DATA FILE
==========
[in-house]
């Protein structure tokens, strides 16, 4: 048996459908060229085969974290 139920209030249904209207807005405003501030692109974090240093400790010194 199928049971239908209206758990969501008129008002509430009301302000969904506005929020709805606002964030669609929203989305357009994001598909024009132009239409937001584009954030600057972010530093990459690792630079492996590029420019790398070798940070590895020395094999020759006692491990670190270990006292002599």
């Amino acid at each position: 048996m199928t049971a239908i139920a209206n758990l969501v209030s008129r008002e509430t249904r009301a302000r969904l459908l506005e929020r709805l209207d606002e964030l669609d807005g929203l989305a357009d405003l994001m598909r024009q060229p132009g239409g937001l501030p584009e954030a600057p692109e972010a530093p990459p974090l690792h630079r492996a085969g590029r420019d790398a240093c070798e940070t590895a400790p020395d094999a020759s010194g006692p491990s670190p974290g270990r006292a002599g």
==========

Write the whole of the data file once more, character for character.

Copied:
[in-house]
């Protein structure tokens, strides 16, 4: 048996459908060229085969974290 139920209030249904209207807005405003501030692109974090240093400790010194 199928049971239908209206758990969501008129008002509430009301302000969904506005929020709805606002964030669609929203989305357009994001598909024009132009239409937001584009954030600057972010530093990459690792630079492996590029420019790398070798940070590895020395094999020759006692491990670190270990006292002599």
């Amino acid at each position: 048996m199928t049971a239908i139920a209206n758990l969501v209030s008129r008002e509430t249904r009301a302000r969904l459908l506005e929020r709805l209207d606002e964030l669609d807005g929203l989305a357009d405003l994001m598909r024009q060229p132009g239409g937001l501030p584009e954030a600057p692109e972010a530093p990459p974090l690792h630079r492996a085969g590029r420019d790398a240093c070798e940070t590895a400790p020395d094999a020759s010194g006692p491990s670190p974290g270990r006292a002599g």